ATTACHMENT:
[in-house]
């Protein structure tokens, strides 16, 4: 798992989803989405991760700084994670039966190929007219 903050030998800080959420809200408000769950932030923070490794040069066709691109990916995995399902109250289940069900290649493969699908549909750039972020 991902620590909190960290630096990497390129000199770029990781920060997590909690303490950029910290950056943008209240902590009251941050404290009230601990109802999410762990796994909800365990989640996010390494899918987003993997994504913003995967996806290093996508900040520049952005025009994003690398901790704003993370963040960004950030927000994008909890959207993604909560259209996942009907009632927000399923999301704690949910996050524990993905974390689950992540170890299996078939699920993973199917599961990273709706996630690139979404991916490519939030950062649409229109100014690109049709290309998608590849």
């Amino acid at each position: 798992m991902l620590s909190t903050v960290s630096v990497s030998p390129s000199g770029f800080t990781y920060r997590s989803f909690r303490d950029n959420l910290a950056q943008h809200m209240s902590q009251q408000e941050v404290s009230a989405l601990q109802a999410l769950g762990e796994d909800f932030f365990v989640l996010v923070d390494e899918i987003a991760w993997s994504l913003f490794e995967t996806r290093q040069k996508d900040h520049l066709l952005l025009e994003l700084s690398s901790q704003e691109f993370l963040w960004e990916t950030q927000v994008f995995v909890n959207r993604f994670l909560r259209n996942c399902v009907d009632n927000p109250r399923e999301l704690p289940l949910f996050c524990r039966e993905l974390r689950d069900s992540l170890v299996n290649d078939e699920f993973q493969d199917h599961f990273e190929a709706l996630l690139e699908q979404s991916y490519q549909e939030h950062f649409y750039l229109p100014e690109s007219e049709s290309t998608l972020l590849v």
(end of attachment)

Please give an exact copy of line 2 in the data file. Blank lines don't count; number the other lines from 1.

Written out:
């Protein structure tokens, strides 16, 4: 798992989803989405991760700084994670039966190929007219 903050030998800080959420809200408000769950932030923070490794040069066709691109990916995995399902109250289940069900290649493969699908549909750039972020 991902620590909190960290630096990497390129000199770029990781920060997590909690303490950029910290950056943008209240902590009251941050404290009230601990109802999410762990796994909800365990989640996010390494899918987003993997994504913003995967996806290093996508900040520049952005025009994003690398901790704003993370963040960004950030927000994008909890959207993604909560259209996942009907009632927000399923999301704690949910996050524990993905974390689950992540170890299996078939699920993973199917599961990273709706996630690139979404991916490519939030950062649409229109100014690109049709290309998608590849």